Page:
TCMFF Prefunc: 10 Reasons I Dig Sidney Poitier


As film fans, many of us get so wrapped up in the idea of Sidney Poitier being a pioneer, because of the advances he has made for actors of color, that I think we forget that he is also one of the greatest film actors of all time. There's no part that is beyond his abilities and he's also a huge movie star.

Poitier's drawing power was enormous at the height of his career. In an age where star-driven vehicles were starting to fade, people went to his movies specifically because they wanted to see him. Roles were written with him in mind. For many years he was in demand, and he has maintained respect in a turbulent industry for his entire adult life.

Any one of his biggest successes could have made a legend of him: To Sir, with Love, In the Heat of the Night and Guess Who's Coming to Dinner, just to name his output in 1967. There's his Oscar-winning performance in Lilies of the Field (1963) and his remarkably assured starring debut in No Way Out (1950). He was a standout in Blackboard Jungle (1955), a sensation in The Defiant Ones (1958) and did some of the most sensitive acting of his career in A Patch of Blue (1965). This doesn't even include his fruitful directing career and the high profile roles he continued to play as he became a grandfather and later a great grandfather.

Since Poitier has been announced as a guest attending the opening night film, In the Heat of the Night (1967), at the 2017 TCM Classic Film Festival. What better time to celebrate some of the qualities that have made this remarkable man one of the most intriguing actors of the past century?

1. That Voice

Smooth, seductive and often laced with a hint of humor, Sidney Poitier has one of the most entrancing voices of the silver screen. As he has aged, its power to mesmerize has only increased. Listen to the way he lingers over the names of items as he shops for groceries in this charming scene from A Patch of Blue (1965), lengthening the words and really enjoying playing with sound:
  



2. He's Romantic


Women go crazy for Poitier in his films. Too often racial politics made him written to be inaccessible, but when he played a romantic lead, he was hot. A smooth-talking, handsome man who knows how to treat a lady? How could you not love him? He is especially sexy as an American jazz musician living in Paris in Paris Blues (1961). Paired with Diahann Carroll, he makes much of their considerable chemistry, purring his way through a sizzling flirtation scene on a bridge, and swooping up with puma-like grace to get close to her on a train. He's great at playing a lover, because he gives the woman before him his undivided attention and behaves as though no one else could be more fascinating.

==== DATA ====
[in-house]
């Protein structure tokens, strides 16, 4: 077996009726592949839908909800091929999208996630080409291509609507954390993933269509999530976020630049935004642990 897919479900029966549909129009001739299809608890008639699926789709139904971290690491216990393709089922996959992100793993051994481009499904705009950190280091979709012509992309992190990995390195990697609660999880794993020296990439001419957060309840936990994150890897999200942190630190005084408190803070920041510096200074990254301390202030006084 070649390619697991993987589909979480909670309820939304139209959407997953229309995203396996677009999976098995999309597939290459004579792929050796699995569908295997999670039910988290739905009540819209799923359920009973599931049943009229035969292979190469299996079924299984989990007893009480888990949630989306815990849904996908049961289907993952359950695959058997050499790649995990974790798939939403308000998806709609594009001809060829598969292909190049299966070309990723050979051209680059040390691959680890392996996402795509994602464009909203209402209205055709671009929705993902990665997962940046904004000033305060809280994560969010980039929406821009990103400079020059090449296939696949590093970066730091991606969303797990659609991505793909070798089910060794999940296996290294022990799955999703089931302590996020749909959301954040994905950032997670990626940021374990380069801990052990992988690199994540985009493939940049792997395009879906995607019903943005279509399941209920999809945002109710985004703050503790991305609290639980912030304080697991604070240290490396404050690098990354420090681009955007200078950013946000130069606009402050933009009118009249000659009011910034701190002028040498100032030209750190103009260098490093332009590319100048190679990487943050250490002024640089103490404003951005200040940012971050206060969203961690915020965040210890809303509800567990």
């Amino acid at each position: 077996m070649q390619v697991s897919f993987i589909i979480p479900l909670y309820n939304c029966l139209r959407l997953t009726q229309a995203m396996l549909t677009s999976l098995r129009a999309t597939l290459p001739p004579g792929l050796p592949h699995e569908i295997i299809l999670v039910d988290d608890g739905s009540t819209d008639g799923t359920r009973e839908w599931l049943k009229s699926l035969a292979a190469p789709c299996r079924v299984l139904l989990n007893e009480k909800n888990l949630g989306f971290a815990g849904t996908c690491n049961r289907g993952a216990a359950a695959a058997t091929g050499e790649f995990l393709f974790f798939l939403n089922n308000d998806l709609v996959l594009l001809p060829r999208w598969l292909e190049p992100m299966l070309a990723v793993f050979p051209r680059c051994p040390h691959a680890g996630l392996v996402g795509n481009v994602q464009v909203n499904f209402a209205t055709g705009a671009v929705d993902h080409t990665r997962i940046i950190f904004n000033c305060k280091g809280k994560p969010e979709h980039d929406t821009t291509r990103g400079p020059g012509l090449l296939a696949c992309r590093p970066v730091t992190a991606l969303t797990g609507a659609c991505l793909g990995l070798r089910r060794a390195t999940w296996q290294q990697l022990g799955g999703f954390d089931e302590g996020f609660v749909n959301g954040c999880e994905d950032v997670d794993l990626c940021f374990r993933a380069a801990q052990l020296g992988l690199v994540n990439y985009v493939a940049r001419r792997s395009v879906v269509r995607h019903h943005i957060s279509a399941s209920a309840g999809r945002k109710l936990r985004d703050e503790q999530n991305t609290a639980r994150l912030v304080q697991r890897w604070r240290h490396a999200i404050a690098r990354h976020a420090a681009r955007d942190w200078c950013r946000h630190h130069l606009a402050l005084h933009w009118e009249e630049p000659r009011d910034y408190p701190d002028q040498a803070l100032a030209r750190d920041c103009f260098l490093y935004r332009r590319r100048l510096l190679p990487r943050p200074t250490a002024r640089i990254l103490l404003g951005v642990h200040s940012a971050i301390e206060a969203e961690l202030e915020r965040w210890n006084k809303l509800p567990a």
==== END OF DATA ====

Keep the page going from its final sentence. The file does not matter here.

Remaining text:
3. He's Gentle

Cary Grant once said "it takes a strong man to be gentle." Poitier often seemed to take that idea to heart, playing many iron-willed, determined men who nevertheless could be gentle in demeanor. His tenderness towards an abused blind teenager in A Patch of Blue (1965) [can you tell I love this film?] is the perfect example of the powerful compassion he could bring to a role. You feel that he has power, but that he also knows how to use it without causing damage. When he appears, you know this girl is in good hands and that his kindness will help her to blossom. He is similarly tender with the rough-edged students of To Sir, With Love (1966), watching them carefully and never backing down, but always pushing back with the knowledge that they are fragile people. 



4. He's Charming


There's a sort of signature Poitier move that I love: it's an ironic tilt of the head, followed by a wry smile. He's done it in many of his films, and it never fails to charm me. This is an actor so appealing he all but forced those who would doubt him to fall under his spell. He is one of the few stars with such a powerful X-factor to push beyond the studio age into modern cinema. 


5. He's Confident